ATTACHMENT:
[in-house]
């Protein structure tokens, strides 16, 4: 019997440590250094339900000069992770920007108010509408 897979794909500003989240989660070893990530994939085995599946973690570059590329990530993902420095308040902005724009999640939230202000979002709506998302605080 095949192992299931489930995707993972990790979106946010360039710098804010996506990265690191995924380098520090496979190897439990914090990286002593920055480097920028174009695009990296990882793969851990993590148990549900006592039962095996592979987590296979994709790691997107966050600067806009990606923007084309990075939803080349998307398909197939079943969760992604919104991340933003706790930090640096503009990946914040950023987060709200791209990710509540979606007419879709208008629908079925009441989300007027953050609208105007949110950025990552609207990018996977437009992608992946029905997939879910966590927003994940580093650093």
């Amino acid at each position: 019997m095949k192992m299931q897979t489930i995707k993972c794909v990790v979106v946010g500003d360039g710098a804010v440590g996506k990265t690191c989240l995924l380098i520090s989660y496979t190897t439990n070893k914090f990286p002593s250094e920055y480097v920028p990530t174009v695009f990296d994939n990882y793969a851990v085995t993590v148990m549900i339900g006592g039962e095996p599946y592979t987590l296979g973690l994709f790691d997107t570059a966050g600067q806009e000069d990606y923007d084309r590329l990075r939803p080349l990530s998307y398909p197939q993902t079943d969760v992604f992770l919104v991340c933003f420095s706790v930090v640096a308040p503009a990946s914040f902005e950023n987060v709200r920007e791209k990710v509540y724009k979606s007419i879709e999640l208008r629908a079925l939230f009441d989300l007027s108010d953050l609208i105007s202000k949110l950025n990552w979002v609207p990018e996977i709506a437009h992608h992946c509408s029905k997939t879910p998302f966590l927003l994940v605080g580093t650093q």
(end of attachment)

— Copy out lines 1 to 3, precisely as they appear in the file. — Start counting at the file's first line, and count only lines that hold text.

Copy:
[in-house]
């Protein structure tokens, strides 16, 4: 019997440590250094339900000069992770920007108010509408 897979794909500003989240989660070893990530994939085995599946973690570059590329990530993902420095308040902005724009999640939230202000979002709506998302605080 095949192992299931489930995707993972990790979106946010360039710098804010996506990265690191995924380098520090496979190897439990914090990286002593920055480097920028174009695009990296990882793969851990993590148990549900006592039962095996592979987590296979994709790691997107966050600067806009990606923007084309990075939803080349998307398909197939079943969760992604919104991340933003706790930090640096503009990946914040950023987060709200791209990710509540979606007419879709208008629908079925009441989300007027953050609208105007949110950025990552609207990018996977437009992608992946029905997939879910966590927003994940580093650093």
């Amino acid at each position: 019997m095949k192992m299931q897979t489930i995707k993972c794909v990790v979106v946010g500003d360039g710098a804010v440590g996506k990265t690191c989240l995924l380098i520090s989660y496979t190897t439990n070893k914090f990286p002593s250094e920055y480097v920028p990530t174009v695009f990296d994939n990882y793969a851990v085995t993590v148990m549900i339900g006592g039962e095996p599946y592979t987590l296979g973690l994709f790691d997107t570059a966050g600067q806009e000069d990606y923007d084309r590329l990075r939803p080349l990530s998307y398909p197939q993902t079943d969760v992604f992770l919104v991340c933003f420095s706790v930090v640096a308040p503009a990946s914040f902005e950023n987060v709200r920007e791209k990710v509540y724009k979606s007419i879709e999640l208008r629908a079925l939230f009441d989300l007027s108010d953050l609208i105007s202000k949110l950025n990552w979002v609207p990018e996977i709506a437009h992608h992946c509408s029905k997939t879910p998302f966590l927003l994940v605080g580093t650093q």